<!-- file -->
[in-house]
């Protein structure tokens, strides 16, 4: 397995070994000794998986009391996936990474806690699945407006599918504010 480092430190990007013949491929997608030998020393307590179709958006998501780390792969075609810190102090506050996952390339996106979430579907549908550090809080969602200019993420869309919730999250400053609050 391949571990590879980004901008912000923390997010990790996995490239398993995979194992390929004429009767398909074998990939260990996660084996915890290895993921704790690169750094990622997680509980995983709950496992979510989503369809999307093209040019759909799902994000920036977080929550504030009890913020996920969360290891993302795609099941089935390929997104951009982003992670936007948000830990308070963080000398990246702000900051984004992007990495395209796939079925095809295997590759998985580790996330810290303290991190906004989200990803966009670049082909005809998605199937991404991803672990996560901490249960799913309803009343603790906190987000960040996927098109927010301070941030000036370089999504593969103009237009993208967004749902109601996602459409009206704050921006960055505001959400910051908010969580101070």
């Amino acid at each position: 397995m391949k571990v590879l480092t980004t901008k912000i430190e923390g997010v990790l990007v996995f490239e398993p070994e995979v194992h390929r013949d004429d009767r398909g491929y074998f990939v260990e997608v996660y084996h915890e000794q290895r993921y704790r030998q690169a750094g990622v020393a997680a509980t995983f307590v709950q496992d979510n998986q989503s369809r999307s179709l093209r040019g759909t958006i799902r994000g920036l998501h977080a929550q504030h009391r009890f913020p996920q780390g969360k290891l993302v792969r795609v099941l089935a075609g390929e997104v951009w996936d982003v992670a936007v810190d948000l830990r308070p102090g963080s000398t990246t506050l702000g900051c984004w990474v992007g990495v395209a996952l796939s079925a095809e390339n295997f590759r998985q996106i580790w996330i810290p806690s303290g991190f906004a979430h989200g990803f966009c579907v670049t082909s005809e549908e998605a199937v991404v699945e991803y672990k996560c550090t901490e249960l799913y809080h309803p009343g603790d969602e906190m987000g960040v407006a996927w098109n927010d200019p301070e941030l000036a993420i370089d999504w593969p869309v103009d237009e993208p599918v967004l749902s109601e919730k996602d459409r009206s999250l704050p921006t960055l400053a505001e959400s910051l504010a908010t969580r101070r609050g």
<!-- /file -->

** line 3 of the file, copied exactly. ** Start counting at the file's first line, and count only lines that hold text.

């Amino acid at each position: 397995m391949k571990v590879l480092t980004t901008k912000i430190e923390g997010v990790l990007v996995f490239e398993p070994e995979v194992h390929r013949d004429d009767r398909g491929y074998f990939v260990e997608v996660y084996h915890e000794q290895r993921y704790r030998q690169a750094g990622v020393a997680a509980t995983f307590v709950q496992d979510n998986q989503s369809r999307s179709l093209r040019g759909t958006i799902r994000g920036l998501h977080a929550q504030h009391r009890f913020p996920q780390g969360k290891l993302v792969r795609v099941l089935a075609g390929e997104v951009w996936d982003v992670a936007v810190d948000l830990r308070p102090g963080s000398t990246t506050l702000g900051c984004w990474v992007g990495v395209a996952l796939s079925a095809e390339n295997f590759r998985q996106i580790w996330i810290p806690s303290g991190f906004a979430h989200g990803f966009c579907v670049t082909s005809e549908e998605a199937v991404v699945e991803y672990k996560c550090t901490e249960l799913y809080h309803p009343g603790d969602e906190m987000g960040v407006a996927w098109n927010d200019p301070e941030l000036a993420i370089d999504w593969p869309v103009d237009e993208p599918v967004l749902s109601e919730k996602d459409r009206s999250l704050p921006t960055l400053a505001e959400s910051l504010a908010t969580r101070r609050g």